ALL  THE  PRIMARY  PLANTS  USED  AS  BONSAI
AND  IN  THE  RELATED  ARTS  --
A  TAXONOMIC  ANALYSIS  OF  THE  PTERIDOPHYTA


compiled by Robert J. Baran


This Page Last Updated: December 5, 2015



(General notes at page bottom)

 
Index by Family
Anthophyta
Cycadophyta
Pinophyta
Pteridophyta
Notes
Magnoliophyta - Rosidae I
Magnoliophyta - Asteridae
Magnoliophyta - Caryophyllidae
Magnoliophyta - Dilleniidae
Magnoliophyta - Hamamelididae
Magnoliophyta - Magnoliidae
Magnoliophyta - Ranunculidae
Magnoliophyta - Rosidae II


=======================================================================================

Division      Pteridophyta    :    Spore (not seed) producing plants with leaves, roots, and stems
----- Class      Pteridopsida
--------------- Order      Cyatheales
-------------------- Family      Dicksoniaceae, the tree fern family
------------------------- Genus      Dicksonia
------------------------------ Species      antarctica Labill.       Soft tree fern / Man fern
--------------- Order      Polypodiales
-------------------- Family      Davalliaceae, the hanging fern family
------------------------- Genus      Humata (Davallia)
------------------------------ Species      tyermannii T. Moore       White rabbit's or Silver hare's foot fern / Bears paw fern

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Index by Family
Anthophyta
Cycadophyta
Pinophyta
Pteridophyta
Notes
Magnoliophyta - Rosidae I
Magnoliophyta - Asteridae
Magnoliophyta - Caryophyllidae
Magnoliophyta - Dilleniidae
Magnoliophyta - Hamamelididae
Magnoliophyta - Magnoliidae
Magnoliophyta - Ranunculidae
Magnoliophyta - Rosidae II


To show patterns of "ease" with known/experienced plants, to find suggested "ease" with unknown/new plants,
to uncover previously unsuspected patterns.
Of course, location and microclimate will ultimately determine when members of the same genus can be grown near each other.


This listing includes more specimens than are delineated in the strict Japanese sense of the word "bonsai."
Enthusiasts around the world are incorporating more and often uniquely local types of plants in their magical miniature landscape compositions,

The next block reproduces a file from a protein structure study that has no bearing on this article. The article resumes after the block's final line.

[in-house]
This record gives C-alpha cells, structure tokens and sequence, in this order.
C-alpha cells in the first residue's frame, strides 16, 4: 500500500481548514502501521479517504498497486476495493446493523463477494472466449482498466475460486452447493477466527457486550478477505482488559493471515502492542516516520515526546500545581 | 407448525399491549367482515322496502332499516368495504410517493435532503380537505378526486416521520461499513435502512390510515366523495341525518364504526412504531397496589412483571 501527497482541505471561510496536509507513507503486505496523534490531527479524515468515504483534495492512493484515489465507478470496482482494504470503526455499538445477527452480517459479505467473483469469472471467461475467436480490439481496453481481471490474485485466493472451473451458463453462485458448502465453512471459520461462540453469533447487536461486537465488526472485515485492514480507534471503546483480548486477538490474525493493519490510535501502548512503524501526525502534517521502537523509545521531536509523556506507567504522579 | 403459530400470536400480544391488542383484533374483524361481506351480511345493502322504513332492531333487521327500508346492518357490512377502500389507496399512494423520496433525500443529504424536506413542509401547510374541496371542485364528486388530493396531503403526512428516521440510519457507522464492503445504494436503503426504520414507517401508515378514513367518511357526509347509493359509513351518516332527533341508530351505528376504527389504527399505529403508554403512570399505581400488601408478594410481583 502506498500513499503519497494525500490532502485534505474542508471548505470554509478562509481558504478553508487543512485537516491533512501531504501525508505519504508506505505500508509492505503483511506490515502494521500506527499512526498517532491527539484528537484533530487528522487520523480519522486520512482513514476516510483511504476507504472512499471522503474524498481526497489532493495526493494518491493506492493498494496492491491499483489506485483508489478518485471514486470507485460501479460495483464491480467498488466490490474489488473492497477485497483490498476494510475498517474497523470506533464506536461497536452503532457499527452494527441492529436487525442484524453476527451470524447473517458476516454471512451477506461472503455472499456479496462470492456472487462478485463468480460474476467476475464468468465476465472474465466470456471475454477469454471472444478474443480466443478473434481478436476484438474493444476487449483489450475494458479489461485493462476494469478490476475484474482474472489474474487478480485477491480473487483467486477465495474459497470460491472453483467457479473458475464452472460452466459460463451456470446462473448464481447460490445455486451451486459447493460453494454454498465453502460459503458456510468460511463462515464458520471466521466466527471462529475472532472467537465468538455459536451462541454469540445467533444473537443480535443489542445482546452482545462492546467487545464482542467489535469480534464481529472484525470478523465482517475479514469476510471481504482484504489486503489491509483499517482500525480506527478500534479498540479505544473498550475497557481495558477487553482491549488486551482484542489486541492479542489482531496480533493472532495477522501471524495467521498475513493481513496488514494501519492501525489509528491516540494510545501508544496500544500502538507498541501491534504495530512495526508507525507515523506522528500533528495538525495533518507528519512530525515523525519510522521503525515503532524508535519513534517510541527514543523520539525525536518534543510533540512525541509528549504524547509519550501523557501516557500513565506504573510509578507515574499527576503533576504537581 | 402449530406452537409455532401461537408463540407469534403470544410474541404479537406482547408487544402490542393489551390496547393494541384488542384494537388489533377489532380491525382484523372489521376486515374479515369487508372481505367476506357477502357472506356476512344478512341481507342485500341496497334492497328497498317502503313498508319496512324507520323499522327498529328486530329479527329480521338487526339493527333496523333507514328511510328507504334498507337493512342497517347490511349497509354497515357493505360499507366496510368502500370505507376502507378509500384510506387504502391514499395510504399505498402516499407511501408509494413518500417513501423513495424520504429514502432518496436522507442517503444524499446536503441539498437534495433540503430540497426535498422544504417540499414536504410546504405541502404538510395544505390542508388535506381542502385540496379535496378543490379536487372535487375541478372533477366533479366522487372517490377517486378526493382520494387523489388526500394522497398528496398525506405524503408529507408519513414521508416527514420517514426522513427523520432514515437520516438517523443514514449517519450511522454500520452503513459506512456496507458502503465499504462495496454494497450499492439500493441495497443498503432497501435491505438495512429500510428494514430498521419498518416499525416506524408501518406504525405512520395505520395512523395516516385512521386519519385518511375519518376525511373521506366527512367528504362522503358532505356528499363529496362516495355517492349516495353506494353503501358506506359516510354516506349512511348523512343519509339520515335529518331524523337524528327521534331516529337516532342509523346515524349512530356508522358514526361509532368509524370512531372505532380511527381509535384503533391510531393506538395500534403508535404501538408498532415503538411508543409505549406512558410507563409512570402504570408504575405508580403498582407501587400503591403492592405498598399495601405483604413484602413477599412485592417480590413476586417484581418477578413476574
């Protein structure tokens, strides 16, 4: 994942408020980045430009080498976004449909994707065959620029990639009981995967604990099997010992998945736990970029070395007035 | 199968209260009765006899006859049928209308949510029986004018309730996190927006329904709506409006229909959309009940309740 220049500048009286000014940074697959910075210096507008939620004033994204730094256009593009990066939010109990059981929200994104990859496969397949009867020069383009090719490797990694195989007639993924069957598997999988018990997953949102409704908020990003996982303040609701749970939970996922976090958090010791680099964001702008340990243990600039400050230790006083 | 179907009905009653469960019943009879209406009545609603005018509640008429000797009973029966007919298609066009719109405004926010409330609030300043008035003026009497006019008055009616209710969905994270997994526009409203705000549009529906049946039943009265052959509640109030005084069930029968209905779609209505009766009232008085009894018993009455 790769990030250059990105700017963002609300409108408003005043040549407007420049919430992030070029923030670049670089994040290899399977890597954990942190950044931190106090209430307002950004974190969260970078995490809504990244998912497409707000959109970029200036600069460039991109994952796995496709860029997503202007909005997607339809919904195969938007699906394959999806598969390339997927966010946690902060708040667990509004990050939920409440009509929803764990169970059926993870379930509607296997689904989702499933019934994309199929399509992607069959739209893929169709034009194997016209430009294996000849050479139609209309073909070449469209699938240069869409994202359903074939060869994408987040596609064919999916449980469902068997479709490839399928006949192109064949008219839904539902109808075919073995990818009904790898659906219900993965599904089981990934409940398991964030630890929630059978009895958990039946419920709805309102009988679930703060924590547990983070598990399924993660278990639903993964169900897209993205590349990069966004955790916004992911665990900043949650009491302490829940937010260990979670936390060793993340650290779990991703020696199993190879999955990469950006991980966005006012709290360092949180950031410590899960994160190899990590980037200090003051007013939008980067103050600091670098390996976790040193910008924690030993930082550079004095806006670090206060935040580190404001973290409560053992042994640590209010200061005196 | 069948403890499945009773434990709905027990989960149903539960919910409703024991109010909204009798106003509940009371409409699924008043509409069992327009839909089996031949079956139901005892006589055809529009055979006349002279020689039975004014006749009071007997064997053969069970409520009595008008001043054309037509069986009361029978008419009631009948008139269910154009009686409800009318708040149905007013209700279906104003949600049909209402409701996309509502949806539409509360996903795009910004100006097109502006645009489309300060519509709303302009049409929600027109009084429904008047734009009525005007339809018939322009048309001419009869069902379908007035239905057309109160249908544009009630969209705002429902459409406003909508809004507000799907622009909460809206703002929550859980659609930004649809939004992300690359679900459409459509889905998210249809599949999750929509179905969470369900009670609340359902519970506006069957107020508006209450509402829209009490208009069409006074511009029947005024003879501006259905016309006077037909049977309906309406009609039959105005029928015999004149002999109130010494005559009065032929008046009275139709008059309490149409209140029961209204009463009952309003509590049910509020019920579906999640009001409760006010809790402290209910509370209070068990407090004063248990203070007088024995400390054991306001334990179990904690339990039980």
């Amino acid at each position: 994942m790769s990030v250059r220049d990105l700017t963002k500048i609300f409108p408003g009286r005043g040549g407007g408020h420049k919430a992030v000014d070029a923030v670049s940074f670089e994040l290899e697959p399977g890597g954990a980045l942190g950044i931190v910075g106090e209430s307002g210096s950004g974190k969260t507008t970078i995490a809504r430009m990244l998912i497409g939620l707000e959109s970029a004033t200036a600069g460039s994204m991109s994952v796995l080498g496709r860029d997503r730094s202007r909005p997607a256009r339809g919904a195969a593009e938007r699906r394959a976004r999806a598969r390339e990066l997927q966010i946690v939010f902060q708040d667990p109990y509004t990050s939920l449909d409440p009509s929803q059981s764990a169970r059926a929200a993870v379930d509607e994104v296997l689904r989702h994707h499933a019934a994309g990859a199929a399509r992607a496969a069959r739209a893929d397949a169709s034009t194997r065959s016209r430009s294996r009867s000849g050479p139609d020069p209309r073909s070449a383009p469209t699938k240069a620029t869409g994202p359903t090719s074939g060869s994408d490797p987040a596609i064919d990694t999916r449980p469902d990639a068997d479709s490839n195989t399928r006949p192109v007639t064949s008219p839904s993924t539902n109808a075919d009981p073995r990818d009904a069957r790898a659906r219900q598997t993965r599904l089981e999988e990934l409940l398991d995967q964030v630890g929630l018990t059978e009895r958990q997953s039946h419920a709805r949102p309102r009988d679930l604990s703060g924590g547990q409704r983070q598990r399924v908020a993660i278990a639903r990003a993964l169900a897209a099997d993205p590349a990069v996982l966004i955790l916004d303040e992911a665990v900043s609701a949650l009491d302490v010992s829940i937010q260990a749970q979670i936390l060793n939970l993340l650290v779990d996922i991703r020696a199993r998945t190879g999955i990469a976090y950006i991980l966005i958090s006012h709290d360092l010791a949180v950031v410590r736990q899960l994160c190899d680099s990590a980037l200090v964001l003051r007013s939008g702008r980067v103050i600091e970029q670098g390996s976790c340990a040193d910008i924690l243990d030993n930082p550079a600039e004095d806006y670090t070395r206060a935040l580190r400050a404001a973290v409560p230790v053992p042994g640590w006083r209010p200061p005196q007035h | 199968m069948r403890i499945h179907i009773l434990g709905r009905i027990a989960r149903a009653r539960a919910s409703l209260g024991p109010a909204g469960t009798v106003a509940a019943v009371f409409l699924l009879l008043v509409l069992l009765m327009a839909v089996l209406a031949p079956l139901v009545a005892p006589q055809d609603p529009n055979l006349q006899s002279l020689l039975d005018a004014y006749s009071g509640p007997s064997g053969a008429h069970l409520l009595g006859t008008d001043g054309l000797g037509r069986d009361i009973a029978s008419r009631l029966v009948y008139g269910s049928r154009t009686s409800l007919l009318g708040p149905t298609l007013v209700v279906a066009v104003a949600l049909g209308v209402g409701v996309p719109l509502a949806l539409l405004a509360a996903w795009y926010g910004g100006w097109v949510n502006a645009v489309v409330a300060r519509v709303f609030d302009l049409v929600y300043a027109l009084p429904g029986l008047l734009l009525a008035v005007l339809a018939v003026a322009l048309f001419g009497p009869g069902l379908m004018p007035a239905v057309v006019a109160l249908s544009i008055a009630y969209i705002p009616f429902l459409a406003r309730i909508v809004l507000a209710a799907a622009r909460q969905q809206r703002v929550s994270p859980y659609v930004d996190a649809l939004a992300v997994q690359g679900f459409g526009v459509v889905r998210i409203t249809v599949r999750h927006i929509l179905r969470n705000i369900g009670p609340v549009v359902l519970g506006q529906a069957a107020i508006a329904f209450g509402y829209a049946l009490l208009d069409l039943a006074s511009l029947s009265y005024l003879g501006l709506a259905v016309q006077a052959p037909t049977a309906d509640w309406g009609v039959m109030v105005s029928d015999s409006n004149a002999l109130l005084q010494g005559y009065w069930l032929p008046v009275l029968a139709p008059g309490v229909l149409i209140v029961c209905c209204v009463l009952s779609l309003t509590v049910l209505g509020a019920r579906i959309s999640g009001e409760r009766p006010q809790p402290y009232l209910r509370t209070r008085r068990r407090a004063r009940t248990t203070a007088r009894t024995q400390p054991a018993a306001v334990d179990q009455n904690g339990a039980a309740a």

and thus these pages are compiled with this larger reference in mind.

We are using here the APG II System, with some blending of a modified Cronquist System.
We acknowledge that for some of these plants there could be disagreement regarding ranks above the family level.

(Non-italicized genus or species names) in parenthesis are synonyms of the preceding italicized official genus or species.
Small print non-italicized names after the official species name indicate the author(s) of the original genus placement;
if the genus was changed, we show (the original author(s) in parentheses) followed by the current author, per standard citation practices.
Where a synonym of one plant is also the same as another actual listed species for that genus,
the first plant was listed in some places as a variety of the synoynm rather than as its own species as presented here.
Due to space considerations, we are not including the author(s) for the synonyms.
[Non-italicized genus names] in brackets are alternative but incorrect spellings of the preceding italicized official genus.
Most of the botanical names herein follow The Plant List.


We have started to indicate after the genus name which plants as bonsai are especially favored for their flowers (*),
which are favored for their fruits (o), and which are favored for their colored leaves (#), particularly in autumn.
Please keep in mind that the colors of these symbols are arbitrary and do not necessarily reflect the actual color of the flowers and/or fruits so indicated.
Not all members of the genus may produce these favors.

X after a name indicates rare and/or endangered species.

P after a name indicates pioneer plants, the first to colonize a disturbed or damaged community, fast growers with lots of long-viable seeds, but not particularly long-lived as mature plants.

W after a name indicates weedy or invasive species in some locations, so be careful with your discarded material or parts thereof.

The twenty-three most popular species nowadays are indicated in bolded green.

The original "Four Gentlemen," "Seven Virtuous Ones," and "Eighteen Scholars" are so indicated by either 4, 7, or 18 after the species name.

The climate zone where they are growing will affect whether a few of these plants are perennials or are completely deciduous.



Anyone who knows of additional species used as bonsai or updates/corrections to this listing
is asked to please contact  rjb@magiminiland.org.  Thank-you.



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